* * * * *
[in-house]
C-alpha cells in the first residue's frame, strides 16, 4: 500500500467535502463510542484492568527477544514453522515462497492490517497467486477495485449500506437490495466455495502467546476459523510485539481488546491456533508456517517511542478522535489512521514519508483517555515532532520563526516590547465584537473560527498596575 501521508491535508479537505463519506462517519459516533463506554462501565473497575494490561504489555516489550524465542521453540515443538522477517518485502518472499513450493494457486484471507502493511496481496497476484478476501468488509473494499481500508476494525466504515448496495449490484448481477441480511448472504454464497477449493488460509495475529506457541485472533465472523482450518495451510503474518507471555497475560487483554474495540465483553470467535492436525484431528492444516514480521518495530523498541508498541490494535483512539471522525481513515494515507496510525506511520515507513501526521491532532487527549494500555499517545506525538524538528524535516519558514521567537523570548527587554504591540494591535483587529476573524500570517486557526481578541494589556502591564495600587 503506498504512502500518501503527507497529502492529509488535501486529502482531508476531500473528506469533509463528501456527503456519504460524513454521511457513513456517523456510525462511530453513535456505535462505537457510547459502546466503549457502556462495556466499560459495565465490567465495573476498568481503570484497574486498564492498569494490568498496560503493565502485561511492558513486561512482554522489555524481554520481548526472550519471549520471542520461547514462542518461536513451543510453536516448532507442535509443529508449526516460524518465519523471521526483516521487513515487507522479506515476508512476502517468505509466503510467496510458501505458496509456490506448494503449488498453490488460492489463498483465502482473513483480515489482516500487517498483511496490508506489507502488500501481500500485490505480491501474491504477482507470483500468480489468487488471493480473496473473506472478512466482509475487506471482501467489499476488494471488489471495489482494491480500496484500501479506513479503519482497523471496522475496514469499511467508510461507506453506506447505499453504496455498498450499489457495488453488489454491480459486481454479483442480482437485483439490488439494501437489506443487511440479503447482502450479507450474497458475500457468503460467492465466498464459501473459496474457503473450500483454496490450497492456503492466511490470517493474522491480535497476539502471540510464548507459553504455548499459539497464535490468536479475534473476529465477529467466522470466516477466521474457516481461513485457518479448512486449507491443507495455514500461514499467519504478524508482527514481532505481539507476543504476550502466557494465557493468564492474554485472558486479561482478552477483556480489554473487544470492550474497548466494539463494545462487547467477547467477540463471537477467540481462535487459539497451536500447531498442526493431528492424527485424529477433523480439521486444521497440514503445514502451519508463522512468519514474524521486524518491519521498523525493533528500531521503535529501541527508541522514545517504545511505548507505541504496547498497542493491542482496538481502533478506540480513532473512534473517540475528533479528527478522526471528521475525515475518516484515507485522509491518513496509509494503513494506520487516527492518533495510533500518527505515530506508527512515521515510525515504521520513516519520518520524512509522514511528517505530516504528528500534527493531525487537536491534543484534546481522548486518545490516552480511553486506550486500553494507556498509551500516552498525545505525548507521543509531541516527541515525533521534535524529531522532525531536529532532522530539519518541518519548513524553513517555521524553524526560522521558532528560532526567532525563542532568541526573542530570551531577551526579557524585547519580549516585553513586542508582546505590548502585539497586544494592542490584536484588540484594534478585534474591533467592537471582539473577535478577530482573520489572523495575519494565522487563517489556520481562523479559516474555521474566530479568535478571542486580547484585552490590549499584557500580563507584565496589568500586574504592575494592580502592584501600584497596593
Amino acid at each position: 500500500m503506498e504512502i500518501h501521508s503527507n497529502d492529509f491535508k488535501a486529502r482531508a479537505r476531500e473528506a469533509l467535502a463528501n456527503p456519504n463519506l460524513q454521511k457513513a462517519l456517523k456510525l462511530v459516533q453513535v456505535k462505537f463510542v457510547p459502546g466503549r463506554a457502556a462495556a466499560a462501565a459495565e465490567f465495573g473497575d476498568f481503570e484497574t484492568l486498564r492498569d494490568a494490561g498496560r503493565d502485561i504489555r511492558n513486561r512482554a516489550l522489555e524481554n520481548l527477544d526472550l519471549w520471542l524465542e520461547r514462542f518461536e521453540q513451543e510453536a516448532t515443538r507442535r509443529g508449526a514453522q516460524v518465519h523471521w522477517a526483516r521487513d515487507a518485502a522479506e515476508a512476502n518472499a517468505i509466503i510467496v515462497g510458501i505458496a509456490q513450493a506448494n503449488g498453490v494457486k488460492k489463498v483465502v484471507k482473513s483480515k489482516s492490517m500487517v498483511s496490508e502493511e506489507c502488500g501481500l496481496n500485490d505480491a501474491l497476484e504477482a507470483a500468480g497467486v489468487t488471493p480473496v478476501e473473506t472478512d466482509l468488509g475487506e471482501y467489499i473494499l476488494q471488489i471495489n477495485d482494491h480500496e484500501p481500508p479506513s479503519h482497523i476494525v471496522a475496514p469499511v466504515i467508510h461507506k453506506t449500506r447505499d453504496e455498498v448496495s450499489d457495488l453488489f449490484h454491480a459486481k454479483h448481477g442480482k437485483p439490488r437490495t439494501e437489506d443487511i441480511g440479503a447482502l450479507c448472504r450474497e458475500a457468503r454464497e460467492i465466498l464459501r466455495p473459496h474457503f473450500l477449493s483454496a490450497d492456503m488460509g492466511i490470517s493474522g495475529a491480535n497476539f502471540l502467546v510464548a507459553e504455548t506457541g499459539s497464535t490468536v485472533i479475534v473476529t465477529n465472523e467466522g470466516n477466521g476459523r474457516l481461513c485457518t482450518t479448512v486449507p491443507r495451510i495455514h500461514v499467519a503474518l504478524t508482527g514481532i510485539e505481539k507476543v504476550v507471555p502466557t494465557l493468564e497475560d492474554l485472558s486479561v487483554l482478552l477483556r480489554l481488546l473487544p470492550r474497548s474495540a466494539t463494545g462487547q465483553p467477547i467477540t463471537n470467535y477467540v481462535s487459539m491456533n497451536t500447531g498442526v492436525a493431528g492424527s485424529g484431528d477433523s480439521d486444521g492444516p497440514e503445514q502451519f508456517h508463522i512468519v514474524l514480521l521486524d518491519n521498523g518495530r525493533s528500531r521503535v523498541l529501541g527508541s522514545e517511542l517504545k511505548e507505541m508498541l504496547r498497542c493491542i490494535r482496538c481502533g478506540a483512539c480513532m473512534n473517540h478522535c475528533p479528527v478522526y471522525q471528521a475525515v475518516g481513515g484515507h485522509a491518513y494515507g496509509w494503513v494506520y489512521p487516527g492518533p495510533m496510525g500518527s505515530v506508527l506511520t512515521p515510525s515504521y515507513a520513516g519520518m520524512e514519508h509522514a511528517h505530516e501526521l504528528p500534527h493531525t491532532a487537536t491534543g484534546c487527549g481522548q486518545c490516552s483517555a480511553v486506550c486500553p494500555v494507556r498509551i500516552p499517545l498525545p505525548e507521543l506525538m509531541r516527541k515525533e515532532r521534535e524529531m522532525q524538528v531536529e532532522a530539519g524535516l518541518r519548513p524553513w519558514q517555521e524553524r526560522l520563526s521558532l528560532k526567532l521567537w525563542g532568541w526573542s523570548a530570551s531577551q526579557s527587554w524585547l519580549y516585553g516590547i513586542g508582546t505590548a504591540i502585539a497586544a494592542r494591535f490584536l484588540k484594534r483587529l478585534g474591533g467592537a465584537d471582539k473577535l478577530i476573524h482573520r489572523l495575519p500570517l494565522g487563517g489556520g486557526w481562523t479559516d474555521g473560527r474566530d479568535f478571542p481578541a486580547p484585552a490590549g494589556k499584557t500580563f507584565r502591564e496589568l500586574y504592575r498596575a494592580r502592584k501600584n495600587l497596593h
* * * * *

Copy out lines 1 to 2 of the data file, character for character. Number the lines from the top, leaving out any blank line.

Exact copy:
[in-house]
C-alpha cells in the first residue's frame, strides 16, 4: 500500500467535502463510542484492568527477544514453522515462497492490517497467486477495485449500506437490495466455495502467546476459523510485539481488546491456533508456517517511542478522535489512521514519508483517555515532532520563526516590547465584537473560527498596575 501521508491535508479537505463519506462517519459516533463506554462501565473497575494490561504489555516489550524465542521453540515443538522477517518485502518472499513450493494457486484471507502493511496481496497476484478476501468488509473494499481500508476494525466504515448496495449490484448481477441480511448472504454464497477449493488460509495475529506457541485472533465472523482450518495451510503474518507471555497475560487483554474495540465483553470467535492436525484431528492444516514480521518495530523498541508498541490494535483512539471522525481513515494515507496510525506511520515507513501526521491532532487527549494500555499517545506525538524538528524535516519558514521567537523570548527587554504591540494591535483587529476573524500570517486557526481578541494589556502591564495600587 503506498504512502500518501503527507497529502492529509488535501486529502482531508476531500473528506469533509463528501456527503456519504460524513454521511457513513456517523456510525462511530453513535456505535462505537457510547459502546466503549457502556462495556466499560459495565465490567465495573476498568481503570484497574486498564492498569494490568498496560503493565502485561511492558513486561512482554522489555524481554520481548526472550519471549520471542520461547514462542518461536513451543510453536516448532507442535509443529508449526516460524518465519523471521526483516521487513515487507522479506515476508512476502517468505509466503510467496510458501505458496509456490506448494503449488498453490488460492489463498483465502482473513483480515489482516500487517498483511496490508506489507502488500501481500500485490505480491501474491504477482507470483500468480489468487488471493480473496473473506472478512466482509475487506471482501467489499476488494471488489471495489482494491480500496484500501479506513479503519482497523471496522475496514469499511467508510461507506453506506447505499453504496455498498450499489457495488453488489454491480459486481454479483442480482437485483439490488439494501437489506443487511440479503447482502450479507450474497458475500457468503460467492465466498464459501473459496474457503473450500483454496490450497492456503492466511490470517493474522491480535497476539502471540510464548507459553504455548499459539497464535490468536479475534473476529465477529467466522470466516477466521474457516481461513485457518479448512486449507491443507495455514500461514499467519504478524508482527514481532505481539507476543504476550502466557494465557493468564492474554485472558486479561482478552477483556480489554473487544470492550474497548466494539463494545462487547467477547467477540463471537477467540481462535487459539497451536500447531498442526493431528492424527485424529477433523480439521486444521497440514503445514502451519508463522512468519514474524521486524518491519521498523525493533528500531521503535529501541527508541522514545517504545511505548507505541504496547498497542493491542482496538481502533478506540480513532473512534473517540475528533479528527478522526471528521475525515475518516484515507485522509491518513496509509494503513494506520487516527492518533495510533500518527505515530506508527512515521515510525515504521520513516519520518520524512509522514511528517505530516504528528500534527493531525487537536491534543484534546481522548486518545490516552480511553486506550486500553494507556498509551500516552498525545505525548507521543509531541516527541515525533521534535524529531522532525531536529532532522530539519518541518519548513524553513517555521524553524526560522521558532528560532526567532525563542532568541526573542530570551531577551526579557524585547519580549516585553513586542508582546505590548502585539497586544494592542490584536484588540484594534478585534474591533467592537471582539473577535478577530482573520489572523495575519494565522487563517489556520481562523479559516474555521474566530479568535478571542486580547484585552490590549499584557500580563507584565496589568500586574504592575494592580502592584501600584497596593